Inner  Frontier
Fourth Way Spiritual Practice


Inner Work

For the week of December 11, 2006

Spiritual Friendship

Among the valuable, central relationships we can have, spiritual friendship occupies a special position. Such friendships normally have two essential features: recognition of equality and shared commitment to spiritual practice. Spiritual equality does not concern itself with outer or inner equality, with who holds greater wealth, fame, knowledge, or spiritual development. Rather, spiritual equality derives from the core truth that we are all equally children of our common Father God, as taught in the Jewish, Christian, and Hindu scriptures.

Those with a taste for effective spiritual practice sooner or later arrive at this understanding of other people as their equal. No one, regardless of his or her position in life or personal qualities, is above or below any another person. All are equal in their intrinsic nature. Democracies are founded on this bedrock principle and so is spirituality. Spiritual friendship can only flow with acceptance of this implicit equality.

God the Father gives the freedom of His will to us. We all possess a spark of the Divine will and we instinctively honor people who pursue the path of embodying that sacredness. To use that freedom to act in friendship aligns us with another aspect of the sacred: God as Friend. This we also find in scripture, in the both the Old and New Testaments, in the Koran, and in the Bhagavad Gita.

Beyond equality, the specific character of spiritual friendship depends on a common pursuit of the spiritual path. Those with whom you share the search for the sacred naturally earn your interest, your care, your trust, and your joy in their presence. You also find that you need each other, because you support each others’ inner evolution. If you practice together, that practice exceeds the sum of its parts. If you exchange views and experiences, you both grow in wisdom. You realize that with regard to your spiritual friends, both you and the world as a whole need their inner work. People who undertake spiritual practice contribute directly to the spiritual ecosystem of the world, a contribution necessary to any hope of peace on this planet or of environmental responsibility.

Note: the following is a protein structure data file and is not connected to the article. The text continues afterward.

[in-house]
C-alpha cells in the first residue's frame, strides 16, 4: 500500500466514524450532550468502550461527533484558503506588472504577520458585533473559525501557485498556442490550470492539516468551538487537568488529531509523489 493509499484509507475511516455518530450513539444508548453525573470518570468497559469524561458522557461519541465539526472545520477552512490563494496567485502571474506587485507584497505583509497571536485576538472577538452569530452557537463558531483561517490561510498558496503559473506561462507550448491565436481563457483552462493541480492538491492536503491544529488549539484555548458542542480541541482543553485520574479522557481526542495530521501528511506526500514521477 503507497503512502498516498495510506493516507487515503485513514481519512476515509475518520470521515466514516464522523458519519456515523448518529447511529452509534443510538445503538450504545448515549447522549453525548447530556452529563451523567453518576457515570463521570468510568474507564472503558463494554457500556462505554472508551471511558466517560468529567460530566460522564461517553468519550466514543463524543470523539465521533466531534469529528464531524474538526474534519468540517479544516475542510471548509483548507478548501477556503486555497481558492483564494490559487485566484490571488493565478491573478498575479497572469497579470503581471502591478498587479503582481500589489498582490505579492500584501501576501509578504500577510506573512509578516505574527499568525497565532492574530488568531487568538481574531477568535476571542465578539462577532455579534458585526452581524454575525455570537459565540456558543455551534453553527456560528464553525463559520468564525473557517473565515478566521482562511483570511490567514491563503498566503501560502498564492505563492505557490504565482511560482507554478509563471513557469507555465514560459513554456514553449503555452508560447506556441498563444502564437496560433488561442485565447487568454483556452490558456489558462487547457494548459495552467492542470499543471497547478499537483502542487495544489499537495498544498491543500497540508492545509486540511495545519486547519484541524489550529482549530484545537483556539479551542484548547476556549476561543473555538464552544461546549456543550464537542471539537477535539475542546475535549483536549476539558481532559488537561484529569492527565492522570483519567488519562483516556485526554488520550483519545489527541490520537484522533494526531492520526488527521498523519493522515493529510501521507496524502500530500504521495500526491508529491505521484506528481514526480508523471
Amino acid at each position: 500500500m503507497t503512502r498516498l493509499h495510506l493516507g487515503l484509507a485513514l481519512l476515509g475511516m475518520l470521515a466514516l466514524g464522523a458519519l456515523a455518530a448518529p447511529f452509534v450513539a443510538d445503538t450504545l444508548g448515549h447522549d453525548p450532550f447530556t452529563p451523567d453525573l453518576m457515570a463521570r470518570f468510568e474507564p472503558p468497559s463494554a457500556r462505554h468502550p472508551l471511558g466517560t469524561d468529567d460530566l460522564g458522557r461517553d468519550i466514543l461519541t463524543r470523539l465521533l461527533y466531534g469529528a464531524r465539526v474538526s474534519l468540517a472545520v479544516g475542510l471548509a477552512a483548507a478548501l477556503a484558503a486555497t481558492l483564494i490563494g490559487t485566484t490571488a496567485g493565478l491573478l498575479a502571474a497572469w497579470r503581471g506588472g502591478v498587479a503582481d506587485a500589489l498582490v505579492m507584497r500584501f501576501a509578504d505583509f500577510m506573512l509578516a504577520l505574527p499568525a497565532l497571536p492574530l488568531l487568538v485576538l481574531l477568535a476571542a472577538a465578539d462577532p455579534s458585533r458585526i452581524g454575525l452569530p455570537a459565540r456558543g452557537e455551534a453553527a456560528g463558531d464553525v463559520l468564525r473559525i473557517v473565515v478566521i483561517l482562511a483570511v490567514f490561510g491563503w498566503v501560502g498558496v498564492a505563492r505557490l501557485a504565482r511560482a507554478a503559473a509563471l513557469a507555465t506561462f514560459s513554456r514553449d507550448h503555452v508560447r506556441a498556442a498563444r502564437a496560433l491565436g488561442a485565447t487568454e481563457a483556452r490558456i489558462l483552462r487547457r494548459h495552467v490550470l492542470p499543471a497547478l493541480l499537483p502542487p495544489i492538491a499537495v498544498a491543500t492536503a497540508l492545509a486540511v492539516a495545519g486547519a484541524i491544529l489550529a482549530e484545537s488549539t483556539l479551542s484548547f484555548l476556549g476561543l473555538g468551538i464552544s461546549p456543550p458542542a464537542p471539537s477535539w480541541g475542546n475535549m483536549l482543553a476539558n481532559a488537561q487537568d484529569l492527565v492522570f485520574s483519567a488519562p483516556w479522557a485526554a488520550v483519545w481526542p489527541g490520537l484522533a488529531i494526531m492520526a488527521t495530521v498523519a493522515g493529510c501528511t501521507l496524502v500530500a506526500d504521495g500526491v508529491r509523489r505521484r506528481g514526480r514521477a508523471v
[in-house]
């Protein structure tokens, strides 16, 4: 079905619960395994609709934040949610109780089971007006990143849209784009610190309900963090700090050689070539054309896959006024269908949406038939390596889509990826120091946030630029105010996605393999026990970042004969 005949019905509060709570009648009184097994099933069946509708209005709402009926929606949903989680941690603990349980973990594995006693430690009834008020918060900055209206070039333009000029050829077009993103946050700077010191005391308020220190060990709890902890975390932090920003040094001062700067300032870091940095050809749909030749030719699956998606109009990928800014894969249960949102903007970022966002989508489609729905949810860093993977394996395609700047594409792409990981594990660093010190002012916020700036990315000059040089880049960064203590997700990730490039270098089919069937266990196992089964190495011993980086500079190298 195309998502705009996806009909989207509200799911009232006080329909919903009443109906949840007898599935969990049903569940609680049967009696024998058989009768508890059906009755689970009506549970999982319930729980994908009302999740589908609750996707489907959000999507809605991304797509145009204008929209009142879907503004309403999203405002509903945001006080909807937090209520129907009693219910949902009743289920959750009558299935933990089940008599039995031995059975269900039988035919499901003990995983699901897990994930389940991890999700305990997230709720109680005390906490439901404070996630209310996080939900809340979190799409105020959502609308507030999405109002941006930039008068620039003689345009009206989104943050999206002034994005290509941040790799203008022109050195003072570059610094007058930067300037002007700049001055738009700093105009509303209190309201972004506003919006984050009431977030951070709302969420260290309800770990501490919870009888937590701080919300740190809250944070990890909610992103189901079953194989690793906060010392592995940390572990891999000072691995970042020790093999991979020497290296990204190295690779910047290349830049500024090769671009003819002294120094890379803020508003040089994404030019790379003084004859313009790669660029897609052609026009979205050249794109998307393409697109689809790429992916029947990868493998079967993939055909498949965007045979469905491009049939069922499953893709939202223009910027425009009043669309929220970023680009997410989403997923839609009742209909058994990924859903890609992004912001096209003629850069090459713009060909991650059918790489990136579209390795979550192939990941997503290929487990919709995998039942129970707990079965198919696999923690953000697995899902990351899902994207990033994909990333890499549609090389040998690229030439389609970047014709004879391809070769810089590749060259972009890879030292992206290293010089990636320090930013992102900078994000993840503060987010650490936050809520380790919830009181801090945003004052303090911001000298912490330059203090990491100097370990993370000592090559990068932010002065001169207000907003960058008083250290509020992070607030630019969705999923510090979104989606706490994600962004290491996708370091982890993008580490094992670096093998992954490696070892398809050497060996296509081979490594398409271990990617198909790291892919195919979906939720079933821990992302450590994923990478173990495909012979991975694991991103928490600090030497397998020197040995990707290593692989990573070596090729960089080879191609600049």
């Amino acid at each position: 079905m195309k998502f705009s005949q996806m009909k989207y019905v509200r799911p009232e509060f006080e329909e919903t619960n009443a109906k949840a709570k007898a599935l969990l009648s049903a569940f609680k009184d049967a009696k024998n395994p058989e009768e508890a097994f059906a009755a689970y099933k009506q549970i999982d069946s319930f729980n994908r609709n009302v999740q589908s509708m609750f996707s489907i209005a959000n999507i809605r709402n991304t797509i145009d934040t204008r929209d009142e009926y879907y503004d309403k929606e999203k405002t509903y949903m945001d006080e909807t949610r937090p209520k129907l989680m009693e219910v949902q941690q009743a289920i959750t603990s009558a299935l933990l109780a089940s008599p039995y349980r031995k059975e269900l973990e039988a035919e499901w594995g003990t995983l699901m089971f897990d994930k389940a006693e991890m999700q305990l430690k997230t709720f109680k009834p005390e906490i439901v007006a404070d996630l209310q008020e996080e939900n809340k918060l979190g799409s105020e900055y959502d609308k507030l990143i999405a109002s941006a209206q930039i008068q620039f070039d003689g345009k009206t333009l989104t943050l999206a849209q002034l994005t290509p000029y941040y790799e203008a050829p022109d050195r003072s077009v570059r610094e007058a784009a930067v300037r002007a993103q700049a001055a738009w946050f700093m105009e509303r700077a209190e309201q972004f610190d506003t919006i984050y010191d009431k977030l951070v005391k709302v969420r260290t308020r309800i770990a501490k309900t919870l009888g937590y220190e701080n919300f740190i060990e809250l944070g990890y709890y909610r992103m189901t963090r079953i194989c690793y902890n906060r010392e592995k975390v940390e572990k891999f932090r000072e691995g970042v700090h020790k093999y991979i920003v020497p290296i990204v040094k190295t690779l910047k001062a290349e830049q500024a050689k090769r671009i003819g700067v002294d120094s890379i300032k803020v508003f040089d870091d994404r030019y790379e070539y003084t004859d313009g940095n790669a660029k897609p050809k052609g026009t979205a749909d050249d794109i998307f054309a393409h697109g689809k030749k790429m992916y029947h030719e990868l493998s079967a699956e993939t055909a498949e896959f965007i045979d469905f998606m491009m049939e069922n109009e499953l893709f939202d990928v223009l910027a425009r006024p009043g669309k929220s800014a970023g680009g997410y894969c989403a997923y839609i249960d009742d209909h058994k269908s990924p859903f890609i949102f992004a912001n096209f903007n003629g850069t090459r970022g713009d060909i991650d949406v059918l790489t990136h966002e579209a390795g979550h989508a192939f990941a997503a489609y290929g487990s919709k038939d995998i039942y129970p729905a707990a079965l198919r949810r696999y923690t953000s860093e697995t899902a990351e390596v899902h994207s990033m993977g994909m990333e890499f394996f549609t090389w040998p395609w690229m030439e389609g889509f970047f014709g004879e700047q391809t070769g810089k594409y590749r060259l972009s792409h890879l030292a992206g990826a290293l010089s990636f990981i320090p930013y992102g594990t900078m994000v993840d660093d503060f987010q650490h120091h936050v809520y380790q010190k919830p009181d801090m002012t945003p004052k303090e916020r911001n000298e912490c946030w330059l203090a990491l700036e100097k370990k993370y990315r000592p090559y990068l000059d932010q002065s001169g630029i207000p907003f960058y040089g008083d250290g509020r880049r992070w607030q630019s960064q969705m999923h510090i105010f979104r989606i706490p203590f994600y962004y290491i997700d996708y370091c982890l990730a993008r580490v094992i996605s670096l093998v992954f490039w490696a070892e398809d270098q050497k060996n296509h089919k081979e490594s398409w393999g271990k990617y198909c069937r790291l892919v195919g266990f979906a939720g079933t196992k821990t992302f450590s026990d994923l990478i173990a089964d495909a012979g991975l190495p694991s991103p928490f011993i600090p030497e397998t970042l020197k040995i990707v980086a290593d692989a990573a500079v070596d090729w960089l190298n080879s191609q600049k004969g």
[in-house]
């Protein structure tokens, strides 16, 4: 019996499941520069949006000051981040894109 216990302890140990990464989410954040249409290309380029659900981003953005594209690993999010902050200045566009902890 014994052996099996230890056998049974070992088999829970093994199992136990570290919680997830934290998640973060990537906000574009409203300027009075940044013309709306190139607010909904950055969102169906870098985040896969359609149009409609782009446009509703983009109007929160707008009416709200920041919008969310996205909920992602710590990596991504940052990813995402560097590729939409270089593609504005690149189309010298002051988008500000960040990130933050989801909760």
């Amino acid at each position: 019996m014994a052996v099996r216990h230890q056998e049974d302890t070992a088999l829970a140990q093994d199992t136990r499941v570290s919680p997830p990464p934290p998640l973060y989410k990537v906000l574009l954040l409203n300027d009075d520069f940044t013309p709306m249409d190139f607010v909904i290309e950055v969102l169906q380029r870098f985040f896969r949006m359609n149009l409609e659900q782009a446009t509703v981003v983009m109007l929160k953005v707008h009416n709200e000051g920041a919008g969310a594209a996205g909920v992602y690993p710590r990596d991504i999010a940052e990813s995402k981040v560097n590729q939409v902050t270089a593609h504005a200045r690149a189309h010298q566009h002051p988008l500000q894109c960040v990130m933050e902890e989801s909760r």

In a deeper sense, acts of friendship connect us separate human beings to each other in a greater whole. Friendship embodies the way of shared will, a way toward the emergent symbiotic wholeness of humanity. Like particles interacting to form atoms, atoms to molecules, molecules to cells, cells to organs, and organs to complex living beings, we may one day form a great human unity, a new and sacred wholeness. Friendship, and especially spiritual friendship, steps us toward that wholeness.

But many factors militate against true friendship: the busyness of our life, our shy or overly judgmental nature, not taking opportunities to meet people or to follow up after meeting them, fear of closeness or rejection, unwillingness to consider ourselves no more and no less than equal with others, unwillingness to share our spiritual aspirations, lack of interest in other people, an erroneous attitude that we do not need others, worrying about what others think of us, not wanting to give time to cultivate friendship, focusing on the features we dislike in people, and substituting acquaintanceship for friendship.

For this week, look at your friendships, your attitudes, your words and actions toward others. Is there something you need to change in this department of your life? Something you are neglecting?


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